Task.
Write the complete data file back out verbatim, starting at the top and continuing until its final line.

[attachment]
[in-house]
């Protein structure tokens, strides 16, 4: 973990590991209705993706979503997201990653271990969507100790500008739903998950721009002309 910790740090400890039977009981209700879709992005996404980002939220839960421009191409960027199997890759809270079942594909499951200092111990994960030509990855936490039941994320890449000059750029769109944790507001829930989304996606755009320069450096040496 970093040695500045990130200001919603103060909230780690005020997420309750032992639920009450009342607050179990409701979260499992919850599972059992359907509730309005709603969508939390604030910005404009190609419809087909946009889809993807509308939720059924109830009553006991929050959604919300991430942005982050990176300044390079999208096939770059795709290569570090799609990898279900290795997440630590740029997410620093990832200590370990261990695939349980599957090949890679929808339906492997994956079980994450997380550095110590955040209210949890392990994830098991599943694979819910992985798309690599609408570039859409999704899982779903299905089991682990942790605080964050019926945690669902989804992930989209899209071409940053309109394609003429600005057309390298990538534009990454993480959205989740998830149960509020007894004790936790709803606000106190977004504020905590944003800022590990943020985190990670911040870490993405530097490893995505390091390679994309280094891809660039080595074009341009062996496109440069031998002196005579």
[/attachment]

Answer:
[in-house]
């Protein structure tokens, strides 16, 4: 973990590991209705993706979503997201990653271990969507100790500008739903998950721009002309 910790740090400890039977009981209700879709992005996404980002939220839960421009191409960027199997890759809270079942594909499951200092111990994960030509990855936490039941994320890449000059750029769109944790507001829930989304996606755009320069450096040496 970093040695500045990130200001919603103060909230780690005020997420309750032992639920009450009342607050179990409701979260499992919850599972059992359907509730309005709603969508939390604030910005404009190609419809087909946009889809993807509308939720059924109830009553006991929050959604919300991430942005982050990176300044390079999208096939770059795709290569570090799609990898279900290795997440630590740029997410620093990832200590370990261990695939349980599957090949890679929808339906492997994956079980994450997380550095110590955040209210949890392990994830098991599943694979819910992985798309690599609408570039859409999704899982779903299905089991682990942790605080964050019926945690669902989804992930989209899209071409940053309109394609003429600005057309390298990538534009990454993480959205989740998830149960509020007894004790936790709803606000106190977004504020905590944003800022590990943020985190990670911040870490993405530097490893995505390091390679994309280094891809660039080595074009341009062996496109440069031998002196005579």